I dont know what my point is really other than it all just seems to lose meaning when there is so much herd behaviour, the top down/cooperate driven be on message perception changing circus, and as you say the entire race relations and equality industry stands exposed. But it is never challenged while it merrily makes some folk rich and while it also impoverishes the country in so many ways by missing the actual points .
A country like the UK that has gone through half a century of major demographic change driven primarily by immigration, (much of it not thought out or planned, much of it never put to the electorate to achieve a democratic mandate, like Blair
s total liberalisation of the immigration system for some odd political ideology), is bound to go through a considerable period of social adjustment and angst.
But instead of continually harping on about white privilege and pretending we have a racial history like the USA etc, the BBC should widen the horizon and ask some really awkward questions …like looking at how many ethnic groups in the UK do not want to fully integrate and have no real intention to, like asking why working class white boys are the bottom of most piles, like asking why tens of thousands of women from minority ethnic groups have their lives controlled by men who hold primary power and predominate in roles of political leadership, moral authority, social privilege and yes control…. where is the pathway to equality and opportunity for these women and girls?

Last edited 1 year ago by hugh bennett
Fraser Bailey
Fraser Bailey
1 year ago
Reply to  hugh bennett

The BBC should indeed ask those questions. But they won’t. And they never will. Nor will any of the other TV companies. So throw out your TV and have nothing to do with them.

Galeti Tavas
Galeti Tavas
1 year ago
Reply to  Fraser Bailey

Makes no difference as they ask them and then provide the answers: because of racism is the answer to all issues. The Liberal Left has a self hate pathology, everything is always because they are loaded with original sin of privilege.

We have a nasty, hate filled, anti American guy on TV in USA (I have never seen his show as I just do not watch TV, it has been years since I did) called Lemon, and to him everything is race. He recently said the British Monarchy is racist to the core as they are completely built on racism. Well what about the greatness they led as a Nation in Science, Political innovation, justice and rule of law, industry, arts, philosophy, medicine, universal education, freedom and opening the world, and Wealth, intellectualism, and the betterment of the human condition? Those were what they were involved in creating – this fool acts like the British stole these, rather than creating them. So why does he not show us what the different contributions historically and practically have been made by different peoples? Why can none of the race baiters say positives about the vast, and exceedingly uneven, creation of utility, as they all thrive on the benefits. Britain is the Greatest Nation to ever exist in the world, but his summation of it is it is racist.

David Smith
David Smith
1 year ago
Reply to  hugh bennett

perfectly said Hugh .

David Waring
David Waring
1 year ago
Reply to  hugh bennett

Please can we have less of the holy naga mouthing off and a little more thought on why when scouser sought work on the S.Coast as suggested by Lord Tebbit the local Police ran them out of town?

Galeti Tavas
Galeti Tavas
1 year ago
Reply to  Matthew Powell

“Disparities between different communities and racial groups are fully explainable by well establish metrics of the wealth and educational level of the parents,”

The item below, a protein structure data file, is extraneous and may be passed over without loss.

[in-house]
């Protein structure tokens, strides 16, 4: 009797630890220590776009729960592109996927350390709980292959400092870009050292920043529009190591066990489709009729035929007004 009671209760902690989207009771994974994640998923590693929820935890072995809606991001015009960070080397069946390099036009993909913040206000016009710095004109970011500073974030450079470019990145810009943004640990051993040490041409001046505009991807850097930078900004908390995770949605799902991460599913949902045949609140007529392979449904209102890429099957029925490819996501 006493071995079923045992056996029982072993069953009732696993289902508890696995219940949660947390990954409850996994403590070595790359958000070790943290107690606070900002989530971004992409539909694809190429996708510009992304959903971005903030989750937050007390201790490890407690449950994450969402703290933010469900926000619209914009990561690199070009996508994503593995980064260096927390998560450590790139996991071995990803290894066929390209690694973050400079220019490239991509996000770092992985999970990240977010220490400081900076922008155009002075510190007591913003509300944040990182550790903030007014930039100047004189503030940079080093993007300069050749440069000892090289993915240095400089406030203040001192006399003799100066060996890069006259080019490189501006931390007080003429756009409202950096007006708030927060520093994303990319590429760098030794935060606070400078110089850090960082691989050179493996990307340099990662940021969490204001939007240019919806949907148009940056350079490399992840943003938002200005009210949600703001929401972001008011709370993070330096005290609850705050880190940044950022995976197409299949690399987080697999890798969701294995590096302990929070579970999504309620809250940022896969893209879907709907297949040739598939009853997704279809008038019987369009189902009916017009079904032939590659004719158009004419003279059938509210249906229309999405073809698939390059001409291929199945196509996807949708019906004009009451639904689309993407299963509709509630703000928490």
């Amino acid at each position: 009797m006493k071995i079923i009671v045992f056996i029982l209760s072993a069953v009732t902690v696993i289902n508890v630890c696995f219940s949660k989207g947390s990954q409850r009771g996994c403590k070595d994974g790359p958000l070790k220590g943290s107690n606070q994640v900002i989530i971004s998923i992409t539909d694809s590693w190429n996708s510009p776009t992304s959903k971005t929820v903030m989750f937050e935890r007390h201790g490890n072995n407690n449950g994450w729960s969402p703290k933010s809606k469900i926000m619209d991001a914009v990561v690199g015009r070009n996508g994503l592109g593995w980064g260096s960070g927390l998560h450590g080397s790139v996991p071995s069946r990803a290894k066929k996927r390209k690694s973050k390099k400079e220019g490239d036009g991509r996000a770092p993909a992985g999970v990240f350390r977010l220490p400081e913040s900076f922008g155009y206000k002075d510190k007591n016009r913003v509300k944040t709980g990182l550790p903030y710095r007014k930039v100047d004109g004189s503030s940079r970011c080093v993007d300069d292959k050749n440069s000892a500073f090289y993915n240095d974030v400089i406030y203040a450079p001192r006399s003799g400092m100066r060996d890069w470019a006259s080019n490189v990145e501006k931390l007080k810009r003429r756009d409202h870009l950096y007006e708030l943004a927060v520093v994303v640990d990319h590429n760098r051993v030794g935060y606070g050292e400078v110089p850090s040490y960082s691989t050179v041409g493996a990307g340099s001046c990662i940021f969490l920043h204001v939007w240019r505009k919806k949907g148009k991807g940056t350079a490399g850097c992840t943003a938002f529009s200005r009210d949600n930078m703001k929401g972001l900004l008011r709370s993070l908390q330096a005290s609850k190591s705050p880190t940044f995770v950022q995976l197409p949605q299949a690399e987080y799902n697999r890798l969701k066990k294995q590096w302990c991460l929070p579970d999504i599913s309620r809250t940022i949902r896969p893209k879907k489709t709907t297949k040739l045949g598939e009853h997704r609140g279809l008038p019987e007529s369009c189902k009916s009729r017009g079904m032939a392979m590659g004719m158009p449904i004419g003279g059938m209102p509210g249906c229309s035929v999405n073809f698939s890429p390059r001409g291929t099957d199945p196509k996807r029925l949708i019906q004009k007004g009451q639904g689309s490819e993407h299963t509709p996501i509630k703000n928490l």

A BS comment. The real explanation lacking is the WHY? One dare not go there. If one were to be crazy enough to admit googling ‘IQ by Nation’ you would not be fit to hold this discussion, but if you would not you would not be equipped to hold it.

Fraser Bailey
Fraser Bailey
1 year ago

Munchetty is just another race grifter. And she uses her BBC profile to get lucrative corporate gigs etc.
The article contains much truth but tells us nothing that we didn’t already know.

Last edited 1 year ago by Fraser Bailey
Mud Hopper
Mud Hopper
1 year ago
Reply to  Fraser Bailey

Close your eyes and listen to her (if you can bear it) She sounds like a petulant twelve year old who has been told she can’t go out to play until she’s done her homework. I can’t stand the sight or sound her her, nor her acolytes and reach immediately for the ‘off’ button as soon as she appears.

Colin Elliott
Colin Elliott
1 year ago

When the problem is described in extremely vague terms, such as ‘unconscious bias’, ‘white privilege’ or ‘institutional racism’, it becomes impossible to cure other than by commandeering all sources of training, education or broadcasting (tangible and intangible) by the self-appointed pure of heart. Perhaps that’s the objective.

Mud Hopper
Mud Hopper
1 year ago
Reply to  Colin Elliott

‘When the problem is described in extremely vague terms….’? You have there summed up our ‘much loved Naga’ whose whining tones, allusions to ‘nothing in particular’, and general ‘what aboutery’ are reminiscent of the often overheard and confused conversation of a group of adolescent girls. Such is the standard of BBC journalism these days.

David Smith
David Smith
1 year ago
Reply to  Mud Hopper

yep , AND they expect us to pay for it

David Waring
David Waring
1 year ago
Reply to  Mud Hopper

The BBC doesn’t do journalism these days?

Andrew Best
Andrew Best
1 year ago

Let’s take lessons on racism from a privileged, upper middle class, BBC presenter who has had multiple advantages and has been held back by the never ending racism of Britain to the point that poor working class people of all colours have to pay so she can live a life of luxury that we will never have.
Must be hard being that we’ll to do.
You would laugh at this if it was not so tragic that the division being caused by this crusade to demonize all white people as racist is in itself deeply racist.
I am white therefore I must be a racist? So I am now judged on the colour of my skin?